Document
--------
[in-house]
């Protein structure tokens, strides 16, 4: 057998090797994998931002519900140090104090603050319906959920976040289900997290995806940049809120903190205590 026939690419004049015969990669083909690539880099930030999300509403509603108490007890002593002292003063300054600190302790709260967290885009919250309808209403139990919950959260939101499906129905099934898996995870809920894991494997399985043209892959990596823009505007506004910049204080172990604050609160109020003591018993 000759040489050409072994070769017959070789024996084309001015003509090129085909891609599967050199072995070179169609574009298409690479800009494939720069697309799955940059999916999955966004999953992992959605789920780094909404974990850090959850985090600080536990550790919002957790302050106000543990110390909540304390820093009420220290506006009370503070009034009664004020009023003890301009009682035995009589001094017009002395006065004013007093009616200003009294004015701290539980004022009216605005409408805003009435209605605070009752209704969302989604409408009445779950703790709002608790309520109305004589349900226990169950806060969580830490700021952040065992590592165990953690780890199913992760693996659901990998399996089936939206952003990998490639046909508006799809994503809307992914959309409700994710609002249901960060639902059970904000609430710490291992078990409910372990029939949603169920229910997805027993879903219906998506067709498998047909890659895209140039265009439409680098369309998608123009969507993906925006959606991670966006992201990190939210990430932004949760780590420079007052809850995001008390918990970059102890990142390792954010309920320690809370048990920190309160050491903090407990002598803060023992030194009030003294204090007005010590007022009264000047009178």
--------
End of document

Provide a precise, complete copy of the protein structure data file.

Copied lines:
[in-house]
């Protein structure tokens, strides 16, 4: 057998090797994998931002519900140090104090603050319906959920976040289900997290995806940049809120903190205590 026939690419004049015969990669083909690539880099930030999300509403509603108490007890002593002292003063300054600190302790709260967290885009919250309808209403139990919950959260939101499906129905099934898996995870809920894991494997399985043209892959990596823009505007506004910049204080172990604050609160109020003591018993 000759040489050409072994070769017959070789024996084309001015003509090129085909891609599967050199072995070179169609574009298409690479800009494939720069697309799955940059999916999955966004999953992992959605789920780094909404974990850090959850985090600080536990550790919002957790302050106000543990110390909540304390820093009420220290506006009370503070009034009664004020009023003890301009009682035995009589001094017009002395006065004013007093009616200003009294004015701290539980004022009216605005409408805003009435209605605070009752209704969302989604409408009445779950703790709002608790309520109305004589349900226990169950806060969580830490700021952040065992590592165990953690780890199913992760693996659901990998399996089936939206952003990998490639046909508006799809994503809307992914959309409700994710609002249901960060639902059970904000609430710490291992078990409910372990029939949603169920229910997805027993879903219906998506067709498998047909890659895209140039265009439409680098369309998608123009969507993906925006959606991670966006992201990190939210990430932004949760780590420079007052809850995001008390918990970059102890990142390792954010309920320690809370048990920190309160050491903090407990002598803060023992030194009030003294204090007005010590007022009264000047009178």